Spring-Ford coach Mickey McDaniel, center, watches patiently in the second half of play in the state championship as the Rams are unable to make a
Spring-Ford coach Mickey McDaniel, center, watches patiently in the second half of play in the state championship as the Rams are unable to make a comeback. Rick Kauffman/Times Herald Staff (Rick Kauffman / Times Herald Staff)

HERSHEY — The resilient Rams fell short on Friday night. Instead of a second-consecutive state title for the Spring-Ford girls basketball team, they held silver rather than raising gold. All season long the story was their resurgence — an uncanny ability to dig themselves out of holes and deficits and win when the odds were stacked against them.

However, in the state championship the Rams once again dug a hole and the Cumberland Valley Eagles filled it in.

"(Cumberland Valley played the best game I've seen them play in a while,' said Spring-Ford coach Mickey McDaniel. "There were some things we didn't do well, but there were a lot of things they did do well.'

Sammy Stipa forces her way through a double screen in the PIAA state championship at Hershey against Cumberland Valley. Rick Kauffman/Times Herald Staff
Sammy Stipa forces her way through a double screen in the PIAA state championship at Hershey against Cumberland Valley. Rick Kauffman/Times Herald Staff (Rick Kauffman / Times Herald Staff)

In loss, the Rams did not hang their heads. Rather, their accomplishments were celebrated. The story this postseason was that the Rams were close but no cigar. Yet that would negate a season in which returning state champions, the Rams were overlooked, overshadowed even.

"We've accomplished so much. We should be happy with how far we got,' said Rams point guard Sammy Stipa. "We weren't even on the radar to begin with and no one thought we'd get this far.

"We should hold our heads up high and be proud.'

Stipa's relentless was the spark plug for the Rams all season long. Hampered by a knee injury since last summer — a partially torn meniscus which she has scheduled surgery next week — the Rams staff reported her health at 75 percent, an inflated number only made believable by her unstoppable nature.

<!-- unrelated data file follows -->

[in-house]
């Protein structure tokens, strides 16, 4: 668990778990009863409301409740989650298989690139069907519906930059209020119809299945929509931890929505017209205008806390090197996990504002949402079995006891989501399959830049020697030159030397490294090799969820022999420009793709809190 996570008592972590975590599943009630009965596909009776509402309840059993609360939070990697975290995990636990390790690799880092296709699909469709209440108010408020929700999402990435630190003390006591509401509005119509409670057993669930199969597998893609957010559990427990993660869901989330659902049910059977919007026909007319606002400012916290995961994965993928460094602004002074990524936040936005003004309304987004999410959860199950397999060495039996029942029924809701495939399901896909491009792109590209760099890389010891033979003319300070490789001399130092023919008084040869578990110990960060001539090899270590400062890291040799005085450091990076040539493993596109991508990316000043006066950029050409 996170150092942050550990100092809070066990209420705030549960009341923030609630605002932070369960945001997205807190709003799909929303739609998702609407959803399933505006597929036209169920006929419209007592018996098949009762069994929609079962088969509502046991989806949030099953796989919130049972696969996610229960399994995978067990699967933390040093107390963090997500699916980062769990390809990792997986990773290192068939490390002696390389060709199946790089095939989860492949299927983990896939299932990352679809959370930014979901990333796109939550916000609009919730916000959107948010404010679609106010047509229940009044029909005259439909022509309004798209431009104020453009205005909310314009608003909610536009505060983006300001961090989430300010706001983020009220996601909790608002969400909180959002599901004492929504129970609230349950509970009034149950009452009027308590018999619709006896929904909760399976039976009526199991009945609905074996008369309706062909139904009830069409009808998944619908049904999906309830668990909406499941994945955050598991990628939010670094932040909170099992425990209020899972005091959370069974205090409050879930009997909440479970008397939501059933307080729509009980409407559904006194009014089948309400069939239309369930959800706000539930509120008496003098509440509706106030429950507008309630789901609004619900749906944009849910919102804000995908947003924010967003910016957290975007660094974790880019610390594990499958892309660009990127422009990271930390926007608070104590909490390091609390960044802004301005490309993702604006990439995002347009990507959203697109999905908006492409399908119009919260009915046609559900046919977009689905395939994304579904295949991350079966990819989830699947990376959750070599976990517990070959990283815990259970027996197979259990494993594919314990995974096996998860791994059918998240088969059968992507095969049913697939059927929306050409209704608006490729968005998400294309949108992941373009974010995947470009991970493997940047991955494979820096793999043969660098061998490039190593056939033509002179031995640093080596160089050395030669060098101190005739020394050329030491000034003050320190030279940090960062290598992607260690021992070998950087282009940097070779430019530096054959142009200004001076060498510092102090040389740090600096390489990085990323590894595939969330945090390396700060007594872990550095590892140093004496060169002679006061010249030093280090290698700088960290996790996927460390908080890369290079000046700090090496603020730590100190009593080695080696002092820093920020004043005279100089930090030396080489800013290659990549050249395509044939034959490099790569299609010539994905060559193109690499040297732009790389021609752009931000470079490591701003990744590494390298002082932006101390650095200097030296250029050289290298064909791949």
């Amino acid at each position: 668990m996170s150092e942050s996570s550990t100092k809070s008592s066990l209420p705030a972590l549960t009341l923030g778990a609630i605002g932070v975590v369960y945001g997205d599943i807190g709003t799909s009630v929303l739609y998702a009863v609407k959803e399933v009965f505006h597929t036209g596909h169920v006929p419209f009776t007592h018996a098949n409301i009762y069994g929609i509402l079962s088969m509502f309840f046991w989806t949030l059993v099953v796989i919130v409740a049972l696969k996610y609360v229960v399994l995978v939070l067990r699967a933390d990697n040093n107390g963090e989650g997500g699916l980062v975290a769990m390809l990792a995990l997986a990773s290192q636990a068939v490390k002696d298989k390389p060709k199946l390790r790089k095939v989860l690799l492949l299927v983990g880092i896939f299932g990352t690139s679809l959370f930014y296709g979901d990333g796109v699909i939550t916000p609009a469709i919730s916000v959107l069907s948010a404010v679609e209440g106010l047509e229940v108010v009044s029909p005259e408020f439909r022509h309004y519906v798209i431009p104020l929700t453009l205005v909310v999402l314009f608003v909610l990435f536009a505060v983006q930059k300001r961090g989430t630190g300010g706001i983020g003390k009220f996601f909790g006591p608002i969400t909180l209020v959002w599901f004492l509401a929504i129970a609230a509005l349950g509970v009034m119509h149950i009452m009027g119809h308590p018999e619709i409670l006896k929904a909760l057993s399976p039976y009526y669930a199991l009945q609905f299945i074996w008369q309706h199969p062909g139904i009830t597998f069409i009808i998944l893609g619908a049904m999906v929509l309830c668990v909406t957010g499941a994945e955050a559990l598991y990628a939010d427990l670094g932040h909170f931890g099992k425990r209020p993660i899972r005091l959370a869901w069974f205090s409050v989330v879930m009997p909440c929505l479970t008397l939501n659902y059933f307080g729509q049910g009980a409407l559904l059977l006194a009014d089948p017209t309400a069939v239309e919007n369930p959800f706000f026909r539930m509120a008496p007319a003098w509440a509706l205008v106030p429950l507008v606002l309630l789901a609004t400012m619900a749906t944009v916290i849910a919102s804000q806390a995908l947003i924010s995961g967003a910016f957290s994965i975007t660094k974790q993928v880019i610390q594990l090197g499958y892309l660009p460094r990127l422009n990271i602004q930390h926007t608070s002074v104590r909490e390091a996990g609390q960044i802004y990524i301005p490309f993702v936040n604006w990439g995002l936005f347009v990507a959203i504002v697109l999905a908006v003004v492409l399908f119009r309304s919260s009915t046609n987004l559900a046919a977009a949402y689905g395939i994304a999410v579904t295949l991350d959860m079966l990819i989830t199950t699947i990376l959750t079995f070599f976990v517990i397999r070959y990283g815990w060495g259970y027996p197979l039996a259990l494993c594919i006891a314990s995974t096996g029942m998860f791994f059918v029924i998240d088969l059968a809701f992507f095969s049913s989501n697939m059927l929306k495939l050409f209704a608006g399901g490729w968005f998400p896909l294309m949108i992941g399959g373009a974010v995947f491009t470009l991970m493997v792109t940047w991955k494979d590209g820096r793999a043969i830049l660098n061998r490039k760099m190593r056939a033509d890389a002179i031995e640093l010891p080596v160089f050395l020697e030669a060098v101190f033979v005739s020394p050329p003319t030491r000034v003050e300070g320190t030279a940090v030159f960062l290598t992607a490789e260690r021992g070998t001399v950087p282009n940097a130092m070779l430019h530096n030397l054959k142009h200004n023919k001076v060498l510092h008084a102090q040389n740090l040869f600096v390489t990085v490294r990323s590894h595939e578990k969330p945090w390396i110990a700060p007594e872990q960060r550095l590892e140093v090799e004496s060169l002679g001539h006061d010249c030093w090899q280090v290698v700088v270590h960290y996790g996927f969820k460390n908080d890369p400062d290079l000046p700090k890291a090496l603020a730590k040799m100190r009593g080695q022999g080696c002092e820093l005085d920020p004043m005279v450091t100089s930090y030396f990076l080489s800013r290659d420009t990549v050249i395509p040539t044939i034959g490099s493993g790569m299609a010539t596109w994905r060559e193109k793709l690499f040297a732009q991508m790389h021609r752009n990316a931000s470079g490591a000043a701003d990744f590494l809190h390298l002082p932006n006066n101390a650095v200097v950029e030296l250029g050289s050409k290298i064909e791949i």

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But with just two minutes remaining in the game, Stipa could go no further. She took to the bench holding her knee and wincing in pain, a somber end to the senior's season.

"You can't question the effort she gives. She gives everything she has,' McDaniel said. "She's been hurt all year. Through soccer and since the summer, and for her to go off the floor at that point with an injury (was a poignant moment).'

Sammy Stipa, left, throws up a layup in the first half of the PIAA AAAA girls’ state basketball championship against Cumberland Valley. Rick
Sammy Stipa, left, throws up a layup in the first half of the PIAA AAAA girls' state basketball championship against Cumberland Valley. Rick Kauffman/Times Herald Staff (Rick Kauffman / Times Herald Staff)

Between Stipa and the two other seniors — Shelby Mueller and Kaity Dougherty — the Rams' elders pushed the squad to championship after championship. Even when those games didn't turn out as expected, they refocused and strived for the next goal.

"One thing about this team, we never give up,' Mueller said. "Even when we were down in some of our playoffs games, we never gave up and we always played until the last minute.'

"This team just never gives up. We're just all together, every single one of us,' Dougherty said.

The sense of togetherness they formed was more than just the bond of a team, it was a union formed by years of hard work dating back beyond just the last four years. McDaniel said since the senior team were freshman, they set a record of 109-19, "almost UCONN numbers.'

Maggie Locke of Spring-Ford, center, takes a strong step into the lane during the second half of play against Cumblernad Valley. Rick Kauffman/Times Herald
Maggie Locke of Spring-Ford, center, takes a strong step into the lane during the second half of play against Cumblernad Valley. Rick Kauffman/Times Herald Staff (Rick Kauffman / Times Herald Staff)

As the Rams cleared out of the locker room clutching bottles of chocolate milk, wearing their new pieces of hardware proudly, it was McDaniel himself who forced back tears and choked on words. For the seniors he'll no longer have the pleasure to coach will have left just as much as an imprint on him, if not more, than the one he left on them.

"I told them, ' Do not let one game define what you've accomplished this year,'' McDaniel said. "To the seniors, ' Do not let one game define what you've done in a career.''